Guinness Honours Its Immigrant Roots for Its 200th American Anniversary
The brewery has created the 200th Anniversary Export Stout to mark the occasion.
BY Pete Forester | Oct 12, 2017 | Food & Drink
In the mid 1800s, America was a beacon to poor and hungry Irishmen. At a time of intense taxation, religious persecution, and the Great Irish Famine, the promise of a fresh start called out to the world, and the Irish followed. But once they reached America's shores, two million immigrants found a country that didn’t want them. Stories of N.I.N.A., or "No Irish Need Apply"—which faced long denials that were ultimately disproven—accompanied decades of persecution that followed, even dogging John F. Kennedy’s presidential campaign a full century later.
But before they arrived, a different group of Irish immigrants had already landed in America, arriving in the form of large wooden barrels. It was 200 years ago this month that John Heavy of South Carolina received eight hogsheads of Guinness West Indian Porter (that’s 512 gallons), marking the beginning of a trade that still stands today.
"America quickly became one of the most important markets for us," explains Guinness archivist Fergus Brady. As the Irish stepped in as cheap labour in U.S. cities, taking the few jobs they could, the Guinness still flowed. It seemed America didn’t have a problem with Ireland’s liquid exports, even when it despised the hands that brewed it. But the story behind the shipment itself remains a mystery—even to the brewer.
AMERICA DIDN’T FIND A PROBLEM WITH IRELAND’S LIQUID EXPORTS, EVEN WHEN SHE DESPISED THE HANDS THAT BREWED IT.
"In 1817, the number of Irish in America was probably smaller than most people think," explains Brady. "Our archival records don’t provide any context for the decision to export Guinness. Presumably John Heavy was a merchant, or a distributor. But we just don’t have any other information about him in our archives, his sales, or the intended audience for Guinness. Believe me, we have looked!"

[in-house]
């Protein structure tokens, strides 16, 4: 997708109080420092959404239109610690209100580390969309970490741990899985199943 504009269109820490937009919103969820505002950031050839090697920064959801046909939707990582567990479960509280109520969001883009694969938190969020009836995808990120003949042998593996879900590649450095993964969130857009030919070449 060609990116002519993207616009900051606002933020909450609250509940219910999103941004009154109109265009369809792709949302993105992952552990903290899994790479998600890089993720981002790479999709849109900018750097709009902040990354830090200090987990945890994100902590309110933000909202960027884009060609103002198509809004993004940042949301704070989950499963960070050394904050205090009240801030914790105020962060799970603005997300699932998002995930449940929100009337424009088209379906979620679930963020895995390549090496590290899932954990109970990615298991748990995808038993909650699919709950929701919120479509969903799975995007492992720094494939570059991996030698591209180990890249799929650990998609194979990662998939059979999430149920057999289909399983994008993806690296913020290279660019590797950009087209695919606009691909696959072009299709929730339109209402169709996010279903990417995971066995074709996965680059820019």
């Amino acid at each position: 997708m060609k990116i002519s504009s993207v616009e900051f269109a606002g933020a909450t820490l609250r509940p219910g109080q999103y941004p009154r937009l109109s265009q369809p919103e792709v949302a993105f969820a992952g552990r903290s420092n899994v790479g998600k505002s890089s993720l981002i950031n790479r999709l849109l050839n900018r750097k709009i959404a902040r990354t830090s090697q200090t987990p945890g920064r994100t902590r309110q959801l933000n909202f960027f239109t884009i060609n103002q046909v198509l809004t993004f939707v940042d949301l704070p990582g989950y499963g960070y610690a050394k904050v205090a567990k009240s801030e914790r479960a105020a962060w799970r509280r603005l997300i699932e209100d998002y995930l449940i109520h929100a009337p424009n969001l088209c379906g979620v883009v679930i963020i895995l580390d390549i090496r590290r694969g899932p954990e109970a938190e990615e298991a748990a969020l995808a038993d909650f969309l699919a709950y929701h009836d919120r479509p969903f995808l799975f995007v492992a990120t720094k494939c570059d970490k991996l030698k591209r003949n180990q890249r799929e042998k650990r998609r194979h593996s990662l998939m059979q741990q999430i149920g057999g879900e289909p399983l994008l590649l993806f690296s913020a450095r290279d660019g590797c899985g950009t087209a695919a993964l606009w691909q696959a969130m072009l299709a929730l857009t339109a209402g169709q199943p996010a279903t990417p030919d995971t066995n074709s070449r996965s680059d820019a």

Prohibition paused the growth of America’s interest in Guinness (cutting off nearly two generations of beer consumers, according to Guinness Brewery Ambassador Chris McLellan), and the Great Depression fostered even worse prejudice and anti-immigrant sentiments. Despite these setbacks, America's taste for Guinness didn't wane.
"[The United States is] the third highest Guinness-consuming country in the world, behind Ireland and the United Kingdom," says Brady. "The most noticeable impact our relationship has had on us is the extra motivation the American market has given us to innovate and to always push back on what’s expected of us."
Image by Guinness
To celebrate the beginning of the third century of Guinness in the United States, the beer maker has unveiled its 200th Anniversary Export Stout, a beer that draws inspiration from (and uses) the brand’s famous Black Patent Malt. In 1817, when the barrels first landed in the U.S., Guinness used this roasted-til-black malt to create dark, rich, bitter beers–a process made famous by Guinness and replicated by everyone since. The 200th Anniversary Export Stout is sweet and lighter in body than the colour suggests, with toffee and chocolate on the top and a bitter finish. It’s easier to drink than it looks, but still rich and weighty.
Drawing from history, Guinness has brought its famous toucans stateside for U.S.-exclusive cans of Guinness Draught, which feature the iconic billy birds flying high over Mount Rushmore. These John Gilroy illustrations were originally conceived and executed along with the rest of Gilroy’s work, but never made it to shelves because of Prohibition–until this milestone anniversary.
More than 150 years after the initial surge of Irish immigrants, 10 percent of Americans can trace their history to the green isle. Though anti-Catholic fears are no longer holding Irish-Americans back for jobs, America's inability to deal with immigrants continues to be an unfortunate reality. Sadly, the sight of a stranger at the door still moves many to hate before understanding. But as we learned from the Irish, and many others since, that impulse is self-defeating.
"With every pint that’s shared and every new chapter of our story that’s written, I hope the perception of Ireland gets closer to what Arthur [Guinness] embodied," says Brady. "We’ve been through a lot, but we persevered, and we’re still here looking out for each other–just like everyone around the world should be."